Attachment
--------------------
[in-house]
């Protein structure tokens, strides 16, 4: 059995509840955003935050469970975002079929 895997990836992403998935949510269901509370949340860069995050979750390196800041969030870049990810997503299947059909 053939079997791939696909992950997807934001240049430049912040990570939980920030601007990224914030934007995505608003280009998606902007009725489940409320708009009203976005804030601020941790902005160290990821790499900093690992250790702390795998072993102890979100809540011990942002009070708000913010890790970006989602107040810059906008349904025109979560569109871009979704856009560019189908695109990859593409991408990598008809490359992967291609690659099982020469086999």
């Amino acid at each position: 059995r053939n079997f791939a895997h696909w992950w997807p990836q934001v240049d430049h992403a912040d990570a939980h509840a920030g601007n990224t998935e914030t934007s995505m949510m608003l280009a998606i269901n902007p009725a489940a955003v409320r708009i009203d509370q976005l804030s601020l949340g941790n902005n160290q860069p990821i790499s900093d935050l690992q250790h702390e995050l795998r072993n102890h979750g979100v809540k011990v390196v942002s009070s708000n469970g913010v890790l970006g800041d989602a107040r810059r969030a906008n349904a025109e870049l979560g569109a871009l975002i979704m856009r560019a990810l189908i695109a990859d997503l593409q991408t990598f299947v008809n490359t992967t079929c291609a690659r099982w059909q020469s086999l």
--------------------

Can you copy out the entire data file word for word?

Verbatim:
[in-house]
């Protein structure tokens, strides 16, 4: 059995509840955003935050469970975002079929 895997990836992403998935949510269901509370949340860069995050979750390196800041969030870049990810997503299947059909 053939079997791939696909992950997807934001240049430049912040990570939980920030601007990224914030934007995505608003280009998606902007009725489940409320708009009203976005804030601020941790902005160290990821790499900093690992250790702390795998072993102890979100809540011990942002009070708000913010890790970006989602107040810059906008349904025109979560569109871009979704856009560019189908695109990859593409991408990598008809490359992967291609690659099982020469086999």
């Amino acid at each position: 059995r053939n079997f791939a895997h696909w992950w997807p990836q934001v240049d430049h992403a912040d990570a939980h509840a920030g601007n990224t998935e914030t934007s995505m949510m608003l280009a998606i269901n902007p009725a489940a955003v409320r708009i009203d509370q976005l804030s601020l949340g941790n902005n160290q860069p990821i790499s900093d935050l690992q250790h702390e995050l795998r072993n102890h979750g979100v809540k011990v390196v942002s009070s708000n469970g913010v890790l970006g800041d989602a107040r810059r969030a906008n349904a025109e870049l979560g569109a871009l975002i979704m856009r560019a990810l189908i695109a990859d997503l593409q991408t990598f299947v008809n490359t992967t079929c291609a690659r099982w059909q020469s086999l």